Ciguatera can be the clinical consequence of ingestion of multiple toxins found in flagellate protists, in particular benthic dinoflagellates (ie, dinoflagellates occupying the ecological region at the lowest level of a body of water). Ciguatoxins are a class of toxic, high-molecular-weight, polycyclic polyethers. Several have been identified, including CTX-1, CTX-2, CTX-3, CTX4, scaritoxin (a mixture of CTX-4A and CTX-4B), maitotoxin, (named from the ciguateric fish Ctenochaetus striatus—called "maito" in Tahiti), palytoxin, and okadaic acid (which can be involved in both diarrheic shellfish poisoning and ciguatera) (74; 132; 144).
A ciguatoxin was first isolated from Gambierdiscus toxicus, a dinoflagellate from the Gambier Islands (a small group of islands, remnants of a caldera, in French Polynesia in the Pacific Ocean) (08). Several additional dinoflagellates have since been demonstrated to harbor the toxins, some more toxic than G toxicus (133). These unicellular flagellated organisms can be found on bottom algae in tropical areas where herbivorous bottom-feeding fish scavenge for food. The same fish are later ingested by carnivorous fish, which may acquire high concentrations of ciguatoxin. Ciguatoxins can also accumulate in sea urchins and gastropods, which can produce ciguatera poisoning when they are eaten by indigenous populations of Pacific islands (40; 39; 56).
Initially considered to be anticholinesterases, ciguatoxins instead generally produce channelopathies affecting particularly voltage-sensitive sodium channels, but also in some cases calcium (eg, maitotoxin) and potassium channels (42; 119; 69). Patch-clamping experiments demonstrated that CTX-1 increases the neuronal excitability by shifting the voltage of activation of tetrodotoxin-sensitive Na+ channels to more negative potentials (64). Pacific-CTX-1 (P-CTX-1) acts on tetrodotoxin-resistant Na+ channels by increasing the rate of recovery from Na+ channel inactivation in dorsal root ganglion neurons, suggesting a mechanism for the sensory symptoms associated with the toxin (129). In animal experiments, P-CTX-1 can be detected in peripheral nerves within hours of exposure and persists for months; during this period, P-CTX-1 reduces the intrinsic growth capacity of peripheral neurons, which contributes to the delay in functional recovery (06). Carribean-CTX-1 (C-CTX-1) affects nerve excitability and neurotransmitter release at nerve terminals by inducing upregulation of Na+ channels and inhibition of K+ channels, at low nanomolar concentrations (88). CTX-1 is particularly effective at releasing calcitonin-gene related peptide (CGRP) from nerve terminals (134). In experimental studies in animals, P-CTX-1 reduced delta and theta electroencephalogram activity and disrupted the balance of excitatory and inhibitory neurotransmitters in the motor cortex (75). In a mouse model, persistence of P-CTX-1 in the nervous system induced an irreversible motor deficit that correlated with excitotoxicity and neurodegeneration detected in the motor cortical neurons (05). Maitotoxin acts on the calcium channel (59) and likely leads to a harmful calcium-dependent generation of intracellular reactive oxygen species (145). Gambierol blocks voltage-gated potassium channels (38). In addition, some ciguatoxins interfere with enzyme systems or have hemolytic effects (96; 142), and others have both cholinergic and adrenergic effects, including inhibitory effects on nicotinic receptors or stimulant effects on muscarinic receptors (51; 90; 94).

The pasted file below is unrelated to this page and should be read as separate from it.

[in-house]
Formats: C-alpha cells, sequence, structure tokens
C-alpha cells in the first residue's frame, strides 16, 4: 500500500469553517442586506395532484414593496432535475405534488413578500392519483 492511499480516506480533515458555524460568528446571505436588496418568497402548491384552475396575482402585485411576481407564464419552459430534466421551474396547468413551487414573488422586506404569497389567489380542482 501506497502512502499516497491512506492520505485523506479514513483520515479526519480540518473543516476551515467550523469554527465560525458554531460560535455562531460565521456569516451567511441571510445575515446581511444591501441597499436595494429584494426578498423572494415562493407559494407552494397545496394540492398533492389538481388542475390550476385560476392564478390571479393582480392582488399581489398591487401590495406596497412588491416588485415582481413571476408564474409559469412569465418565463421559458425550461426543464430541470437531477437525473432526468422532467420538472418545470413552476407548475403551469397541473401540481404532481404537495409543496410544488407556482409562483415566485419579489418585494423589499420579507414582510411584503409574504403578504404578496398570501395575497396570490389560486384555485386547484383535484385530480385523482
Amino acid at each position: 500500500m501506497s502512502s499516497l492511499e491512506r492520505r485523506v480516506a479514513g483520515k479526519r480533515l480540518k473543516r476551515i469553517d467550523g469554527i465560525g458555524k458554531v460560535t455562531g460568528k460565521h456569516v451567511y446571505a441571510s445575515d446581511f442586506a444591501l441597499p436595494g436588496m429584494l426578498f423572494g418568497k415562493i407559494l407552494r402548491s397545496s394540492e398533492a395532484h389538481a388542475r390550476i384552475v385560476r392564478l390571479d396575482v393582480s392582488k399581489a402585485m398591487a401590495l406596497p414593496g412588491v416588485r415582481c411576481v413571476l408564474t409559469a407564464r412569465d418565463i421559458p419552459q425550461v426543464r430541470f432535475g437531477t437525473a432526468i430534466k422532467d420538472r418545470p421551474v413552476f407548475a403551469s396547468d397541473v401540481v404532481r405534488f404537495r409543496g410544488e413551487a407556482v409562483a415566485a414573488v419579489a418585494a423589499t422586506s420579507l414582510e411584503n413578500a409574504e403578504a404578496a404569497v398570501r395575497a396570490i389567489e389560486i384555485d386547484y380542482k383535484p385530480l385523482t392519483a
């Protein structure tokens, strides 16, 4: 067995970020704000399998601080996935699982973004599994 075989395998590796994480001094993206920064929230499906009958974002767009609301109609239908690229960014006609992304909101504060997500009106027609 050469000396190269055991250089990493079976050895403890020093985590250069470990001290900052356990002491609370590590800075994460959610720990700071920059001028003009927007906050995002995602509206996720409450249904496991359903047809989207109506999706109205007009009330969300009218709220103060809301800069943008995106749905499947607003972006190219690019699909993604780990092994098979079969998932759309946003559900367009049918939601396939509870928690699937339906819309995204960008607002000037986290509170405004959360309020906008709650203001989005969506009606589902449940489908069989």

Significant slowing of sensory and motor nerve conduction velocities and F-wave latencies with prolongation of the absolute refractory and supernormal periods has been demonstrated in ciguatera poisoning (23; 24). This nerve conduction slowing could be a consequence of nodal swelling, increased internodal length, and increased nodal volume, all of which have been demonstrated with in vitro ciguatoxins (13; 86; 87).
The multiplicity of toxins and their varied actions on nerve, muscle, and the neuromuscular junction, with accompanying presynaptic and postsynaptic effects, account for the diverse clinical manifestations related to the intoxication. The toxins cross the blood-brain and placental barriers and can be secreted in breast milk and semen.
Ciguatoxins produce cold allodynia, without producing heat or mechanical allodynia, by activating sodium channels and producing a large peripheral sensitization to dynamic cold stimuli in thinly myelinated A delta (Aδ) fibers (47). In human experiments using intracutaneous injection of low millimolar concentrations of CTX, brain responses are much less to constant cooling than with dynamic temperature changes cerebellum. Brain areas that respond to dynamic cold stimuli during cold allodynia are located bilaterally and include the medial insula, medial cingulate cortex, secondary somatosensory cortex, frontal areas, and cerebellum. The same brain areas also responded to a dynamic warming stimulus on the control site, but remained silent to a dynamic warming stimulus on the injected site.